Article Type: News & Announcements

One of NTEN’s core beliefs is that the internet is vital to our daily lives and that it should be affordable and accessible to all people. We use the internet every day for things ranging from registering for health care, managing appointments, and talking with doctors to accessing education and communicating with family member’s schools. From finding and applying for jobs to engaging in social and civic life locally and nationally. That’s not to mention how necessary the internet is for nonprofit organizations to function, communicate internally, and serve their communities.

Net neutrality is the principle that all internet service providers (ISPs) should provide access to all content and applications equally without preference for the source or destination of the content. Net neutrality is significantly impacted by who is president because the president is the one who appoints the chairman of the FCC, the governing body on internet related policy.

Yet, in the four presidential candidate debates held so far, there has been no mention at all of the topic. (The debates included only Democratic candidates. There are three declared Republican candidates, though no debates are scheduled.)

There are many reasons why this could be the case: the debates have been broadcast on commercial networks owned by leading opponents of net neutrality. Most of the candidates have received donations from ISPs. And the candidates themselves may not have an opinion on it. Regardless of why the topic hasn’t come up, we need to put pressure on the candidates and the debate hosts to name net neutrality. The candidates should be asked if they will reinstate the rules set in place under President Obama in 2015 and undone by President Trump in 2017.

Remember, 86% of folks in the U.S. opposed the repeal President Trump made in 2017. With a topic that has such overwhelming support, there is no reason that candidates are not called to commit to their plans.

Here are three things you can do today:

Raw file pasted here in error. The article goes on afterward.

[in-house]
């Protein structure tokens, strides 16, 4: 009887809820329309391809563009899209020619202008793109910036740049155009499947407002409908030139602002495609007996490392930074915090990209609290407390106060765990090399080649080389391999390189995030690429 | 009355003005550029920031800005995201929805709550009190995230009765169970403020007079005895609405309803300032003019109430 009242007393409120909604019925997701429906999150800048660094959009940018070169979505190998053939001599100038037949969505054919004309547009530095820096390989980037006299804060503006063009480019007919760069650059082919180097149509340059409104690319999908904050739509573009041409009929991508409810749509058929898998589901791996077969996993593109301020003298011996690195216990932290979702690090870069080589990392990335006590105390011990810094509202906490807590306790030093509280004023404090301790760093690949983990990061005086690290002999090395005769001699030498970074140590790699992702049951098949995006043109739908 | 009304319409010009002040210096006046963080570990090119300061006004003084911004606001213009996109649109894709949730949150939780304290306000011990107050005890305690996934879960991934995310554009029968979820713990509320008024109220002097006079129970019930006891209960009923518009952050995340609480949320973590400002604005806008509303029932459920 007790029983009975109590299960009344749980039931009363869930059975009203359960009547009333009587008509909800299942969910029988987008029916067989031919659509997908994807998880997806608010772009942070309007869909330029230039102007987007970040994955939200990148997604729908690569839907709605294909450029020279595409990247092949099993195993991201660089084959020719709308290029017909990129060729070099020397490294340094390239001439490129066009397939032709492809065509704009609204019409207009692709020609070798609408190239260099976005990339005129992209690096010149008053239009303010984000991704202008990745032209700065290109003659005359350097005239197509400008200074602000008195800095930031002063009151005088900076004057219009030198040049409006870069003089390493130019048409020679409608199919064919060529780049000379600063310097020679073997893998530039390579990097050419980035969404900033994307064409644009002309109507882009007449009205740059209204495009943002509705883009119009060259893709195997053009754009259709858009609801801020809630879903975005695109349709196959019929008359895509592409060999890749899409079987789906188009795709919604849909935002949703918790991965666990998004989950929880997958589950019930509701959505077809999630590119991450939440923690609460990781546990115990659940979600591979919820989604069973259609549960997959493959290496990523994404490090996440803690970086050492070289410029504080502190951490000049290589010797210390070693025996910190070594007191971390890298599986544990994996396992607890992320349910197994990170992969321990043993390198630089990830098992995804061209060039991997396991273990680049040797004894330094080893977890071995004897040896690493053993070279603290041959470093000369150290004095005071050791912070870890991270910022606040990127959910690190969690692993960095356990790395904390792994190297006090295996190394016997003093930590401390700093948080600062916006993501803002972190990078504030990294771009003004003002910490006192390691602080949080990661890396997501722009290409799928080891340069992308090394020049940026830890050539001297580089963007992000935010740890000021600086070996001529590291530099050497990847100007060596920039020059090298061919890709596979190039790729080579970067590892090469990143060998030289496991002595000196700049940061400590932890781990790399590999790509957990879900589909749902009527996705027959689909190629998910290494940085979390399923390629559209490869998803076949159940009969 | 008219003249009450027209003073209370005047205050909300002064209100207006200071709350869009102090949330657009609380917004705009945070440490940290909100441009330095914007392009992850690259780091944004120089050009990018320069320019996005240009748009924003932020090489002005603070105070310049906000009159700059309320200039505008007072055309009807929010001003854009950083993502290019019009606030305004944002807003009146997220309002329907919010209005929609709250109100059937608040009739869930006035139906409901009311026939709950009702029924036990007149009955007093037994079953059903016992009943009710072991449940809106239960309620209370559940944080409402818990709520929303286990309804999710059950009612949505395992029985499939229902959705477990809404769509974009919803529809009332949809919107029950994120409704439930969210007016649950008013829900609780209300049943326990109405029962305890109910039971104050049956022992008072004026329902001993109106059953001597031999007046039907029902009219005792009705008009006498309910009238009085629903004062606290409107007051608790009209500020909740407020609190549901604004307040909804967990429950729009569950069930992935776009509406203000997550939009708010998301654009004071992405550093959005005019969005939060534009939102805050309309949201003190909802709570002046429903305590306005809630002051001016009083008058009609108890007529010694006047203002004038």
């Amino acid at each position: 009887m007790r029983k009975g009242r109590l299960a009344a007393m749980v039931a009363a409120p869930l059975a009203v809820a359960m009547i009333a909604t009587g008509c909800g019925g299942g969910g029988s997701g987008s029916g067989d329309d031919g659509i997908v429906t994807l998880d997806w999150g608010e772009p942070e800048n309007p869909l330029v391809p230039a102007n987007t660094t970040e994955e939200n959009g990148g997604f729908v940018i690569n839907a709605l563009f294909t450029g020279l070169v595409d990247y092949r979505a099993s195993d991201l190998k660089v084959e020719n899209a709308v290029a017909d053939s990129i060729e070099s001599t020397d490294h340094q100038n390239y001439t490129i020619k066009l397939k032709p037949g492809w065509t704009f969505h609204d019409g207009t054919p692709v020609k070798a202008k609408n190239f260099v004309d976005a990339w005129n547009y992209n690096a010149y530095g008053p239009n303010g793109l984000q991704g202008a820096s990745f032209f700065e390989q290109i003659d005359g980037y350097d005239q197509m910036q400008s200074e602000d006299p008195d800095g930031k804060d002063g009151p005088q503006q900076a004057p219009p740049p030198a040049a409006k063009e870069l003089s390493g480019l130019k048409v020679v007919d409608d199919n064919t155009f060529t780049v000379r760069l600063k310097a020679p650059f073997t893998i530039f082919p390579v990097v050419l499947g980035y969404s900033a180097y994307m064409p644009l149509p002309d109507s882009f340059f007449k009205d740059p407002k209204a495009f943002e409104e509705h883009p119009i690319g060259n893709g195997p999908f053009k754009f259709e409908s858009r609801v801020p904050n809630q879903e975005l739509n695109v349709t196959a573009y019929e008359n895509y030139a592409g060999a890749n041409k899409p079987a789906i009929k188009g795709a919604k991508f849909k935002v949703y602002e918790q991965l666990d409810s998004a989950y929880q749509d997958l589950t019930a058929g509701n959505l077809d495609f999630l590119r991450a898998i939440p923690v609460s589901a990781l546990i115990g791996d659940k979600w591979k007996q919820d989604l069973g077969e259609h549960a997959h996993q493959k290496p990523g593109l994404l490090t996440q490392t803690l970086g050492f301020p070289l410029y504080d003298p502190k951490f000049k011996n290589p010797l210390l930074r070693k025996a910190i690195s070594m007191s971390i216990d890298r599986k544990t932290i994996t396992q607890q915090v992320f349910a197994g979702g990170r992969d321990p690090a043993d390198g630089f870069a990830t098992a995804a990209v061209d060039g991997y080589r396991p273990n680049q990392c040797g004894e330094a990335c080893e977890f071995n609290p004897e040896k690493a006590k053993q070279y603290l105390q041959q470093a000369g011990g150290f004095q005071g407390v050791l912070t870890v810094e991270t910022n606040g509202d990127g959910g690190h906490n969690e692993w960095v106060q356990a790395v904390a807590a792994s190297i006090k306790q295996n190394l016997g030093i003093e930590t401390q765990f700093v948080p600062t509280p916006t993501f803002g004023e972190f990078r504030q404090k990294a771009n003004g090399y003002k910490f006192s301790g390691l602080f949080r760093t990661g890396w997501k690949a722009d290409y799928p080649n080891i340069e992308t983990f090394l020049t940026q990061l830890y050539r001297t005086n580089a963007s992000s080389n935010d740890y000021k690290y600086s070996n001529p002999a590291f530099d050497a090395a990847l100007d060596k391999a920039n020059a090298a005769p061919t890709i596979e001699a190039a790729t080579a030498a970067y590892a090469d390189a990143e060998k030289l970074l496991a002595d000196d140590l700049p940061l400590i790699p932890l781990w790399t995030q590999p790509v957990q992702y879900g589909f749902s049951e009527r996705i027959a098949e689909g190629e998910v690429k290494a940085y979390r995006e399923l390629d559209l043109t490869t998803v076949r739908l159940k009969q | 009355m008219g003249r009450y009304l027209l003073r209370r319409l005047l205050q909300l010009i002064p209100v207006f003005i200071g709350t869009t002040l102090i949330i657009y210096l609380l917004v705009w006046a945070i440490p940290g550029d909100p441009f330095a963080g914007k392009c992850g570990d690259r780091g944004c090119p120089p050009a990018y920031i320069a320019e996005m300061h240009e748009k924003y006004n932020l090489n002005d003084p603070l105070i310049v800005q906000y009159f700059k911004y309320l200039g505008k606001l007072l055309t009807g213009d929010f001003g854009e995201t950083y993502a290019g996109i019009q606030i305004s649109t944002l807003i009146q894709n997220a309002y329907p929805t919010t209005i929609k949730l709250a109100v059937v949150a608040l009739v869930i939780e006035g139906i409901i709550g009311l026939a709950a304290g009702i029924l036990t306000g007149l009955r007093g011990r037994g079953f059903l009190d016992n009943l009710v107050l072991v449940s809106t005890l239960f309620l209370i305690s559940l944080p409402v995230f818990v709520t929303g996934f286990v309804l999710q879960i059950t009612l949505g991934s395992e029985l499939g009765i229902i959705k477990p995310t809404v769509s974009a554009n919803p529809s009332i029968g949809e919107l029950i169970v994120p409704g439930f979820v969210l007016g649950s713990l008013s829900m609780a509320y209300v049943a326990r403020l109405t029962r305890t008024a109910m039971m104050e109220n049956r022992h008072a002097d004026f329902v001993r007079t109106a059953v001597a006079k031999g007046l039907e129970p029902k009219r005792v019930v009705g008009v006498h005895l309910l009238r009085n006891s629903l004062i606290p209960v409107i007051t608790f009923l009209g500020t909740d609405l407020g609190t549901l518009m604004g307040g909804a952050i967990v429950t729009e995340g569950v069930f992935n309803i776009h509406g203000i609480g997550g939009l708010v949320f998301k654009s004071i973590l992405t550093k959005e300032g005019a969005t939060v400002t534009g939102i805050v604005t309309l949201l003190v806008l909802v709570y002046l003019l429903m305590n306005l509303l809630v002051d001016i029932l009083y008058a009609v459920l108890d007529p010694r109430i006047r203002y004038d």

1. Watch this informative and entertaining Last Week Tonight with John Oliver video from 2017 to learn more about net neutrality or read this recap from CNET which was updated in June.
  2. Contact the candidates, especially any that you may have donated to, and ask they include their plans for net neutrality in their policy statements and on their websites. Ask them to speak about it in the debates.
  3. Tweet ABC News and Univision, who are broadcasting the next debate on Thursday, September 12, and demand that net neutrality be included.

Jarlisa CorbettThe NTEN team is now fully staffed. We’re thrilled to tell you that Jarlisa Corbett has joined NTEN as our Office & Admin Coordinator! She kindly indulged us as we played our favorite game, 5 Questions.

What’s your favorite place you’ve lived?

Definitely Washington, D.C. There is just so much culture and a thriving arts community there. A lot of people may only think of politics when they think of D.C., but once you step foot in Columbia Heights, U Street Corridor, or SE D.C., you’ll see some of the greatness of D.C.

What’s the homecooked meal you miss the most from childhood?

100% my dad’s seafood gumbo. There’s really nothing that comes remotely close to it. It’s peak comfort food and good any time of the year. After a failed attempt at recreating it, my only option is to fly my parents to Portland and hold them hostage until some gumbo is made.

Speaking of childhood, when you were little, what did you want to be when you grew up?

I really wanted to be a computer engineer which is pretty laughable now considering how truly terrible at math I am.

Read anything good recently?

My current obsession is Children of Blood and Bone by Tomi Adeyemi. So much so that I got a tattoo soon after reading the first book. I wait with bated breath for the second installment to drop in December.

If you could create something that would make your life better (even if this is only YOUR life), what would it be?